Don’t scan that QR code! Hackers use them to steal your information and money


Scan a QR code and you can get information such as recipes, menus, website links, contact details, links to download apps, coupons and more. Quick Response (QR) codes are a barcode that can be read by a digital device and were originally created to track automotive parts.

There are many third-party QR scanning apps, but you don’t even need one. Your phone’s camera can scan QR codes without the need for additional software. Tap or click here for more details.

While convenient and entertaining, scanning a QR code can expose you to malware and scams. The FBI has just issued a warning regarding schemes where cybercriminals tamper with legitimate QR codes to redirect potential victims to phishing sites.

Be careful what you scan

The FBI released a PSA this week explaining how criminals tamper with both digital and physical QR codes. In some cases, legitimate codes are replaced by malicious codes, prompting a victim to enter login and financial information. The cybercriminal can then do whatever they want with this information, including stealing money from the victim’s account.

In other cases, the QR code may contain embedded malware, allowing the criminal to access a victim’s mobile device, where they can access the victim’s location, personal and financial information.

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In cases where QR codes can be used to pay, a criminal can tamper with the code to redirect payments elsewhere.

Fraudulent QR codes are even being placed on parking meters in cities across the US. When a driver scans the code to pay for parking, he is taken to a fake website designed to extort money from him. Tap or click here for our report, including tips on how to spot this scheme.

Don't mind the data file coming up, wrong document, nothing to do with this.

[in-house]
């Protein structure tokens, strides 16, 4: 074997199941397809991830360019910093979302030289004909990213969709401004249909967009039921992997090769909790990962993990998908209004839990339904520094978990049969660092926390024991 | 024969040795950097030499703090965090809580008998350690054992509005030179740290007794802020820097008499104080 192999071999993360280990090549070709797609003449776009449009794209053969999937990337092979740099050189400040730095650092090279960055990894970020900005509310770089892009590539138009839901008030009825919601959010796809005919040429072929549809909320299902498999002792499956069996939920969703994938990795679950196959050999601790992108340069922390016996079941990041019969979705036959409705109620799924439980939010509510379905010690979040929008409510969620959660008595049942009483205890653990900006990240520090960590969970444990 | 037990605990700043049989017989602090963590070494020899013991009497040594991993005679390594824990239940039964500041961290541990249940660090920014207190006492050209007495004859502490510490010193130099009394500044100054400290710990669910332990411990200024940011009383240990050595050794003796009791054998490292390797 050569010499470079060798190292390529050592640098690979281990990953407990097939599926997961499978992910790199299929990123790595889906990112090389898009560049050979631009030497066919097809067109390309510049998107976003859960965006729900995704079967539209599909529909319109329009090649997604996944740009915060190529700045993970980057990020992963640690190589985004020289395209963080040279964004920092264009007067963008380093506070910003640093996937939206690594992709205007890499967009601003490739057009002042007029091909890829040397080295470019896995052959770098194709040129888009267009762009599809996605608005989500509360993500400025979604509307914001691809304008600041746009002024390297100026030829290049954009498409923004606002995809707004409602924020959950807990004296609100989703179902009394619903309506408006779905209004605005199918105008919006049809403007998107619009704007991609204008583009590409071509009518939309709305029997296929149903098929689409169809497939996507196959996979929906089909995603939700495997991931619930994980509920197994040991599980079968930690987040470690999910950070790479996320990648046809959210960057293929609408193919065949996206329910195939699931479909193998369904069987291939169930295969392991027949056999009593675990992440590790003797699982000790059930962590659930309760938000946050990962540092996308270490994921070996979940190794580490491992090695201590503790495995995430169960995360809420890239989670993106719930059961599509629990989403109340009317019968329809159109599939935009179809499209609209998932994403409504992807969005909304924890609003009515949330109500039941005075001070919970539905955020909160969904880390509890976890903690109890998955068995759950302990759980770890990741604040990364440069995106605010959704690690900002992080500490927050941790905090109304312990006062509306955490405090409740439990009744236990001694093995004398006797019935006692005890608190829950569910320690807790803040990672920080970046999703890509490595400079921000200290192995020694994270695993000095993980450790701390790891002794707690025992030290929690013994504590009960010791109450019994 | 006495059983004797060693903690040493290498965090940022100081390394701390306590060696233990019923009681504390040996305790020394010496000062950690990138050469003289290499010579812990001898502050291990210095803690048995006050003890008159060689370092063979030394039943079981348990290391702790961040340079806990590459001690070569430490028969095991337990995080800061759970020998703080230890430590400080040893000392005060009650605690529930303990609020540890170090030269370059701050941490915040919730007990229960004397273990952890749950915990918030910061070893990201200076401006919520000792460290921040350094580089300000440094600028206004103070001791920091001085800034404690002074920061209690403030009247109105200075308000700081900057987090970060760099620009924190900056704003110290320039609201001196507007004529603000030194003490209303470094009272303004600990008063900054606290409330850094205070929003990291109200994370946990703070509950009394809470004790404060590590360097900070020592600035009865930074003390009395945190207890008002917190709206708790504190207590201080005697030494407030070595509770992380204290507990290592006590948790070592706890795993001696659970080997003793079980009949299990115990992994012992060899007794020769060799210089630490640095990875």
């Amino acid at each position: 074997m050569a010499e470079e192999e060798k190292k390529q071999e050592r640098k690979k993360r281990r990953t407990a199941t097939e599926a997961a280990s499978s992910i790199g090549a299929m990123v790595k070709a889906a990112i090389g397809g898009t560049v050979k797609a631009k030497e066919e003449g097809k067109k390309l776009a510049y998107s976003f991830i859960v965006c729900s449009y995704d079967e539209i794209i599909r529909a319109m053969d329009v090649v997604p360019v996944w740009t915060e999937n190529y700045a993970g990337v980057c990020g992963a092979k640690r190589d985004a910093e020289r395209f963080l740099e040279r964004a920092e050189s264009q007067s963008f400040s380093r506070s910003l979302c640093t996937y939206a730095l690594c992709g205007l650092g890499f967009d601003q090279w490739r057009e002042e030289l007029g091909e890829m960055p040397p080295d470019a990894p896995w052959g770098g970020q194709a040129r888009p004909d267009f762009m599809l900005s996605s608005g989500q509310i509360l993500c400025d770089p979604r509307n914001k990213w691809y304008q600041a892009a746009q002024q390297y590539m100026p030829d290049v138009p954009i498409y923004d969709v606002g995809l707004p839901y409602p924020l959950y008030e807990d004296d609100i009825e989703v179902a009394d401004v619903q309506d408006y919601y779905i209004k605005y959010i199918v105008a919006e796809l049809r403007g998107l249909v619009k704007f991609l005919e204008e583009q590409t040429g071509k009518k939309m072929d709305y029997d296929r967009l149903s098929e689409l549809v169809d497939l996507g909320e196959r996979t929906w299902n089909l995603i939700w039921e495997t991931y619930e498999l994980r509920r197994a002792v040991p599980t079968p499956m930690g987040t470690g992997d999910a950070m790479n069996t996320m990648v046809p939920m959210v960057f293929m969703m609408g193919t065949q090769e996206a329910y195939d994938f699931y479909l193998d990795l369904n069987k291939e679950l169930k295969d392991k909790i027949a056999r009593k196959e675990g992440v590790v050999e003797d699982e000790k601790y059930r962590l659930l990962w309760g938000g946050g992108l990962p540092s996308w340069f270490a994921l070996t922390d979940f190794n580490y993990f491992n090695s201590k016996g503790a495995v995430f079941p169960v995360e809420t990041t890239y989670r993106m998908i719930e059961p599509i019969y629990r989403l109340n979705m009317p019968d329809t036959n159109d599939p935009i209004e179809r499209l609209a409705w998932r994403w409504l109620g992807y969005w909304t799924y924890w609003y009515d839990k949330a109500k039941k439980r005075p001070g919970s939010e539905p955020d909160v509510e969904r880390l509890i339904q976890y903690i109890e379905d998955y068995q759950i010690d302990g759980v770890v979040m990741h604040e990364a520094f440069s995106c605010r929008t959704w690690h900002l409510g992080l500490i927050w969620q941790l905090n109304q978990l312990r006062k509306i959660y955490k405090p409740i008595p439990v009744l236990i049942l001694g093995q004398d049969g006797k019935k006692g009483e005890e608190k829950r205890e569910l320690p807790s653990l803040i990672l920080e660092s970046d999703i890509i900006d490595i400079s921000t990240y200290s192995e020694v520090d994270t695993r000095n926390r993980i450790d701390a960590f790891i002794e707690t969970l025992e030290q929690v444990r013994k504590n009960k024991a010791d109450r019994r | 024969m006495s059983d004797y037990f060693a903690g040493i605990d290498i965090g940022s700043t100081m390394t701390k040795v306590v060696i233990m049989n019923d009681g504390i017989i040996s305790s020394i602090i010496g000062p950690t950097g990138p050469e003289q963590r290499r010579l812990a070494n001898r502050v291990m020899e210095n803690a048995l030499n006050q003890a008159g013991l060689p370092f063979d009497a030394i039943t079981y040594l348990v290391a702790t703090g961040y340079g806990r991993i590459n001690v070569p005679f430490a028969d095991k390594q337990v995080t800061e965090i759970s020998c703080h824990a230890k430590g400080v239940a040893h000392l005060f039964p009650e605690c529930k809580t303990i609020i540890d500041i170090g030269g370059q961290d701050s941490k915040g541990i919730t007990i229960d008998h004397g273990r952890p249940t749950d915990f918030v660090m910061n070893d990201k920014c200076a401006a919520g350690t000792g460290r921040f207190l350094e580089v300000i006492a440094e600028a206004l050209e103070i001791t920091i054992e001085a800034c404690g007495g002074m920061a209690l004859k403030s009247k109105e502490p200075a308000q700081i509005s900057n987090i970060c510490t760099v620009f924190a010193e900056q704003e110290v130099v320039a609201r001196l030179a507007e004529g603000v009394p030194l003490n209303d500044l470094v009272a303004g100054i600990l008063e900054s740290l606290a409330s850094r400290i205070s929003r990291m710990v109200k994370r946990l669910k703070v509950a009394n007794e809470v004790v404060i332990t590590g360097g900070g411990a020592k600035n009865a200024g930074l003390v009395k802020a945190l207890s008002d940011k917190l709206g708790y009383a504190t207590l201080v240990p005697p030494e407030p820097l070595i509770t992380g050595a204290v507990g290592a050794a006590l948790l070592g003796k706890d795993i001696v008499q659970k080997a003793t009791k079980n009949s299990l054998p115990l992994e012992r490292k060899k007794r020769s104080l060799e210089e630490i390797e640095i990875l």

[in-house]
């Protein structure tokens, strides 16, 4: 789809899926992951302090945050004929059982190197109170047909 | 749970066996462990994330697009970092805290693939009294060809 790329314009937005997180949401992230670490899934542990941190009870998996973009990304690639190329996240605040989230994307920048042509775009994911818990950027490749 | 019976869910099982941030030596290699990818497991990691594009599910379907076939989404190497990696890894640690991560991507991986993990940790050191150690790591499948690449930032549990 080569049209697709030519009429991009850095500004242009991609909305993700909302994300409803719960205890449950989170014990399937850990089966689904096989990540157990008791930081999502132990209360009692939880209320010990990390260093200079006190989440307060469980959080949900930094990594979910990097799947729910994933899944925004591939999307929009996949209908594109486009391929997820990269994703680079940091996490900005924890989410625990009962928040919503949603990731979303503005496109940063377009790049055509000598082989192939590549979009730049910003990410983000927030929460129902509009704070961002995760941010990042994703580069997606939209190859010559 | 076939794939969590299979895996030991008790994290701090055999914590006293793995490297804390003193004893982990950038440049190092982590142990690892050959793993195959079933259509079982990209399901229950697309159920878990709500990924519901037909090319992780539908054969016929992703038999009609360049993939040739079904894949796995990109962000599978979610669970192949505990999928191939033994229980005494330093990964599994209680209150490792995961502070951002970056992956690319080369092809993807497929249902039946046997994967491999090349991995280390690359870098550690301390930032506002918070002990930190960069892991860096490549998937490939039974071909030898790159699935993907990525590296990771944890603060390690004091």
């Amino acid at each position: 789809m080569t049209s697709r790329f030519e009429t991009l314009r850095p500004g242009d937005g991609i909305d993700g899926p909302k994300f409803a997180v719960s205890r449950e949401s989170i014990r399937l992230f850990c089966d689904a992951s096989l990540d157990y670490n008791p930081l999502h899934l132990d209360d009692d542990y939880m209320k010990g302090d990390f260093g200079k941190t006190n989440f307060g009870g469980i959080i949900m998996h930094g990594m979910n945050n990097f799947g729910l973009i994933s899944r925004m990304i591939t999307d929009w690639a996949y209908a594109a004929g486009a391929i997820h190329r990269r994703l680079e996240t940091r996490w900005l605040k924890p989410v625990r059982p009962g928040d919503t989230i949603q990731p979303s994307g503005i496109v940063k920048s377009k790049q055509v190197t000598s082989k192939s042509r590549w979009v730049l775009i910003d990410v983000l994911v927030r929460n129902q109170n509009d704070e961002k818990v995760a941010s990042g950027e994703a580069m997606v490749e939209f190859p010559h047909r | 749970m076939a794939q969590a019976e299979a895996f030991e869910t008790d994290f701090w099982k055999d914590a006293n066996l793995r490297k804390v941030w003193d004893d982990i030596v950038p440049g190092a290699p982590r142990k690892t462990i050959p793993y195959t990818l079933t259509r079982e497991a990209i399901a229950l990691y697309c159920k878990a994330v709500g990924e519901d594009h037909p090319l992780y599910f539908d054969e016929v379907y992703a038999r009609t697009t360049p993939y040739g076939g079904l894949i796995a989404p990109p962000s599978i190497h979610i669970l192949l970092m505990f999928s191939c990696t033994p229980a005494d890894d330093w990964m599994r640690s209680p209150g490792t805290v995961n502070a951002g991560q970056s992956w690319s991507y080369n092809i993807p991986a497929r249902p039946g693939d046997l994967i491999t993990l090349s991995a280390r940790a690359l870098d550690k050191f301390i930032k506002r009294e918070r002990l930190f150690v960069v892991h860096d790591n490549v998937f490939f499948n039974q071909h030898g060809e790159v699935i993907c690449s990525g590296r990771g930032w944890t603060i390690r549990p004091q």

What should you pay attention to?

The FBI has provided the following tips on what to look out for and when to avoid scanning QR codes altogether:

After scanning a QR code, check the URL to make sure it is the intended site and looks authentic. A malicious domain name may resemble the intended URL, but with typos or a misplaced letter. Use caution when entering login, personal, or financial information from a site navigated from a QR code. If you are scanning a physical QR code, make sure that the code has not been tampered with, such as with a sticker placed on top of the original code. Do not download an app from a QR code. Use your phone’s app store for a safer download. If you receive an email stating that a payment failed from a company you recently purchased from and the company states that you can only complete the payment via QR code, call the company to verify. Find the company’s phone number from a trusted site instead of a number in the email. Do not download QR code scanner app. This increases the risk of downloading malware onto your device. Most phones have a built-in scanner through the camera app. If you receive a QR code that you believe is from someone you know, contact them at a known number or address to verify that the code is from them. payments through a site navigated from a QR code. Instead, manually enter a known and trusted URL to complete the payment.

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